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Functional Encopresis

Functional encopresis is a chronic disorder which is seen in children aged four years and older, who have been previously toilet trained.


Presentation

The clinical picture of both the subtypes of encopresis is not only different, but also important for planning the mode of treatment. Diagnostic criteria have been laid down for clinically classifying nonretentive encopresis. These include:

  • Child's age above four years of age
  • Fecal incontinence occurring at least once in a week
  • Passing of bowel movement at socially inappropriate places
  • No pathological causes

There is a total absence of constipation and no signs of fecal retention and passage of normal stools at regular intervals. Children with functional encopresis do have bowel movements at least once a day with soft stool. No pain occurs during bowel movement and there is normal colon transit time. Thus, children with nonretentive encopresis have a completely different presentation which is important to note for forming an appropriate plan of treatment [8].

Constipation
  • In these cases, there is no evidence of constipation or fecal retention.[symptoma.com]
  • Soiling without constipation appears to be less common than soiling with constipation.[dsm.wikia.com]
  • Chronic constipation will lead to... (other than encopresis) After puberty, which sex is more likely to be constipated? What other disease do you have to always have to consider when it looks like constipation? Two other major ones.[quizlet.com]
  • This issue of Pediatrie Annals focuses on childhood constipation, its associated problems, and its management. Drs. Nowicki and Bishop address the extremely important problem of organic causes of constipation in children.[healio.com]
  • Causes There are several causes of encopresis, including constipation and emotional issues. Constipation Most cases of encopresis are the result of chronic constipation. In constipation, the child's stool is hard, dry and may be painful to pass.[mayoclinic.org]
Fecal Incontinence
  • Families Perspectives on the Effect of Constipation and Fecal Incontinence on Quality of Life. JPGN 2010;53(6):747-52 42. van Tilburg, Miranda A. L, Squires M, Nanette B. M, Benninga M. A, at al. Parental Knowledge of Fecal Incontinence in children.[degruyter.com]
  • incontinence NOS nonorganic origin F98.1 Loss (of) control, sphincter, rectum R15.9 ICD-10-CM Diagnosis Code R15.9 Full incontinence of feces 2016 2017 2018 2019 Billable/Specific Code Applicable To Fecal incontinence NOS nonorganic origin F98.1 ICD-[icd10data.com]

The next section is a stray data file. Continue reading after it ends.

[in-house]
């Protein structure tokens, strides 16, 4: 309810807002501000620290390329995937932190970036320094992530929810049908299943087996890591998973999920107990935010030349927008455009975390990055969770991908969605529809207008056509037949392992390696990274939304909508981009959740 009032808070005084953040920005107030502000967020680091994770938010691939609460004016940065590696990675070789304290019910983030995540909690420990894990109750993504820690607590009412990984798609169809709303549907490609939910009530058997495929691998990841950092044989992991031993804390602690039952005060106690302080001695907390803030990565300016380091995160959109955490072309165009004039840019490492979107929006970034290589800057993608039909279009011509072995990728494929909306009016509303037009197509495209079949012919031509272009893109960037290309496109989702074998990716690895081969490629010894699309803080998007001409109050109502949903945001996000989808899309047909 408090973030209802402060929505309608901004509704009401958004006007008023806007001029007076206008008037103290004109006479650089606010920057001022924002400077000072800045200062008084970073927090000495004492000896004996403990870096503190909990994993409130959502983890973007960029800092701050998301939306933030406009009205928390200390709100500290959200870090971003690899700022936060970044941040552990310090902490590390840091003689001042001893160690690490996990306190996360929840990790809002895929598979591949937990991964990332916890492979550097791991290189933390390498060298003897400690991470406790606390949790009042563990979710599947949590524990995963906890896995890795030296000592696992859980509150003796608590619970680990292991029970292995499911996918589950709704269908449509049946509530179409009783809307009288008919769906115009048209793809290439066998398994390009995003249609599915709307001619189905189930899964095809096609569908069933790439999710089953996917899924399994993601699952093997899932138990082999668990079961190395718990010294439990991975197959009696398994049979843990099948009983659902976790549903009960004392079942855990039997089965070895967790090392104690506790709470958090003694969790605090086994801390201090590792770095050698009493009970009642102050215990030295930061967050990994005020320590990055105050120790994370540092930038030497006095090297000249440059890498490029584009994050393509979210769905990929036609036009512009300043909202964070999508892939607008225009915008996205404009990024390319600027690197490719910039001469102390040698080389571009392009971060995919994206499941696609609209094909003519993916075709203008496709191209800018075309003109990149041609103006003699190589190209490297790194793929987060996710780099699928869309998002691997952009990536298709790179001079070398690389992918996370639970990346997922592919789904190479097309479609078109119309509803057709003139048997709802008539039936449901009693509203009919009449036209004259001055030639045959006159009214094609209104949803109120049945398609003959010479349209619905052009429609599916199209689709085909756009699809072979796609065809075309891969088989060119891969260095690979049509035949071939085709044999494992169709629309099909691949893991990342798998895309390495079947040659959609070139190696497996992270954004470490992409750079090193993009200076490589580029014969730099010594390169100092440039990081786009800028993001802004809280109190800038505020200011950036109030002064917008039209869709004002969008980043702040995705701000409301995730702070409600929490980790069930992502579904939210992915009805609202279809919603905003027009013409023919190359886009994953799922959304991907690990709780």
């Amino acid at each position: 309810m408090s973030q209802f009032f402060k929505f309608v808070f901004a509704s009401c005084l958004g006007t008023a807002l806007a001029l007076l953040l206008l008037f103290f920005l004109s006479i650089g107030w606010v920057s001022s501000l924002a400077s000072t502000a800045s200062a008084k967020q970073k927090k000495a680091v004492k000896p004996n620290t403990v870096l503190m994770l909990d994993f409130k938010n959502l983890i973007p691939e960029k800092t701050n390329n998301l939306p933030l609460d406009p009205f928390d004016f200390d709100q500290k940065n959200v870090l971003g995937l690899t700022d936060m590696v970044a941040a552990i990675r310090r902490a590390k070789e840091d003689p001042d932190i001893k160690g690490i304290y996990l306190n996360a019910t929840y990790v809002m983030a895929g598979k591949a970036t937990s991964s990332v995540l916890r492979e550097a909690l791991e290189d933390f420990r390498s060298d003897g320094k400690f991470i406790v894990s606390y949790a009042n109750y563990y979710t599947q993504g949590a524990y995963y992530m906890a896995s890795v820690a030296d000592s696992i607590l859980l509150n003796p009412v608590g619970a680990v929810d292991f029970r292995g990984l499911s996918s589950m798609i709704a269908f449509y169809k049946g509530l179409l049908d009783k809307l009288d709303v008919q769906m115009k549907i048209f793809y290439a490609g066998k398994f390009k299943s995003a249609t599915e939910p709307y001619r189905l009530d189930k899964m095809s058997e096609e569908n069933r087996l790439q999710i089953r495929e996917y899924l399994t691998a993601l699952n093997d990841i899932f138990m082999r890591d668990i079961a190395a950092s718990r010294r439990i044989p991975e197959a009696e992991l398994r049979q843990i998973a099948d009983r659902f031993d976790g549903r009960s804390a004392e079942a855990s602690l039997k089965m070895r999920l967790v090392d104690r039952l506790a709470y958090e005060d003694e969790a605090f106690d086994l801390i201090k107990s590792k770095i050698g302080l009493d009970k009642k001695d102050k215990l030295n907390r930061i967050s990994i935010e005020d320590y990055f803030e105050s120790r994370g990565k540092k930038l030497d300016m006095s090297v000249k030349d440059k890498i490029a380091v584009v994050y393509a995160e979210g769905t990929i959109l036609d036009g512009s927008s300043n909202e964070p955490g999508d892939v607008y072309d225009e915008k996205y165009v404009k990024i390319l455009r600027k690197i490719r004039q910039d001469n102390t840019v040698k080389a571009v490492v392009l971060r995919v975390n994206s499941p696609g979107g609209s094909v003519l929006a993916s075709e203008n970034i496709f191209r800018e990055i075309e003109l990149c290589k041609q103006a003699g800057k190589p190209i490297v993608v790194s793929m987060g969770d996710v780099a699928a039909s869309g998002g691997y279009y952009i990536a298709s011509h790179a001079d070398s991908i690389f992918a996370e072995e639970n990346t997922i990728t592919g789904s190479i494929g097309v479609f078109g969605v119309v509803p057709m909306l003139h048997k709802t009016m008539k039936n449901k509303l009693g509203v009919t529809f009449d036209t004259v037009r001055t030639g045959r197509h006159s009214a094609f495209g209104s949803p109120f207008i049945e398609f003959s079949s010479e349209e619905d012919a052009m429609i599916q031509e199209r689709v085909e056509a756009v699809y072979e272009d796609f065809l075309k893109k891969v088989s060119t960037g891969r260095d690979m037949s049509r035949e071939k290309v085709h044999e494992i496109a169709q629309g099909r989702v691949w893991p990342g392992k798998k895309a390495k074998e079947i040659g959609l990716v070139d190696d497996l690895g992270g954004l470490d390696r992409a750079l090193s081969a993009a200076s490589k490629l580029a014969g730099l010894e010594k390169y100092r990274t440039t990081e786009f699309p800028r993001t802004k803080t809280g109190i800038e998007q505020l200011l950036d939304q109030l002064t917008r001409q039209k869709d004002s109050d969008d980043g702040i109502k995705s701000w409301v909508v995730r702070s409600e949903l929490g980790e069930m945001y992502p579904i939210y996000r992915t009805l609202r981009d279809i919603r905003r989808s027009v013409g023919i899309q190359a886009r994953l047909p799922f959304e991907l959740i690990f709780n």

• Fecal incontinence related to other medical conditions (e.g., chronic diarrhea, spina bifida, anal stenosis) would not warrant a DSM-5 diagnosis of encopresis.[dsm.wikia.com]
  • Pathophysiology of pediatric fecal incontinence. Gastroenterology, 126 (Suppl 1), SS33-40. Har, A.F., & Croffie, J.M. (2010). Encopresis. Pediatrics in Review, 31 , 368-374.[societyofpediatricpsychology.org]
  • Bowel Incontinence Also called: Encopresis, Fecal incontinence, Stool soiling Bowel incontinence is the inability to control your bowels. When you feel the urge to have a bowel movement, you may not be able to hold it until you get to a toilet.[icdlist.com]
Abdominal Pain
  • Physical problems abdominal pain, a loss of appetite and stool accidents urinary tract bladder infections urine accidents during the day or night rash and irritated skin painful bowel movements Emotional problems A child with encopresis can feel ashamed[childrenshospital.org]
  • pain Problems with daytime wetting or bedwetting (enuresis) Repeated bladder infections, typically in girls When to see a doctor Call your doctor if your child is already toilet trained and starts experiencing one or more of the symptoms listed above[mayoclinic.org]
  • Pain Decrease in appetite Urinary symptoms Enuresis Dysuria or Urinary Tract Infection Medications Family History of Constipation IV.[fpnotebook.com]
  • They may present with urinary complaints and abdominal pain or distention. The physical examination is usually suggestive of constipation.[aafp.org]
  • Those with constipation may experience decreased appetite, abdominal pain, have pain on defecation, have less bowel movements, and have hard or soft stools. [3] Those without constipation do not have these symptoms. [4] Causes [ edit ] Encopresis is commonly[en.wikipedia.org]
Neglect
  • Springer Science & Business Media , 30.11.1994 - 296 Seiten 1 Rezension Preschool children have been largely neglected in the mental health treatment literature, although research has established that many behavioral and emotional disorders in children[books.google.com]
  • Sections cover psychiatric evaluation; disorders seen in infants, children, and adolescents; treatment modalities and treatment planning; and special circumstances including psychiatric emergencies, child neglect and abuse, and family issues.[books.google.com]
  • Examples include: Abuse or neglect; Diet that is rich in fat and/or sugar; Inadequate water intake; Presence of chaos or unpredictability in the patient’s life; Lack of physical exercise; Refusal to use the bathroom, especially public restrooms; Presence[theravive.com]
  • Abuse and/or neglect. Inadequate water intake. Presence of chaos or unpredictability in a child’s life. Lack of physical exercise or a diet that is rich is fat/ sugar.[childpsychologist.com.au]
  • Arresting this neglected problem of the child is an important issue in this 21 st century.[ajmhs.org]

Workup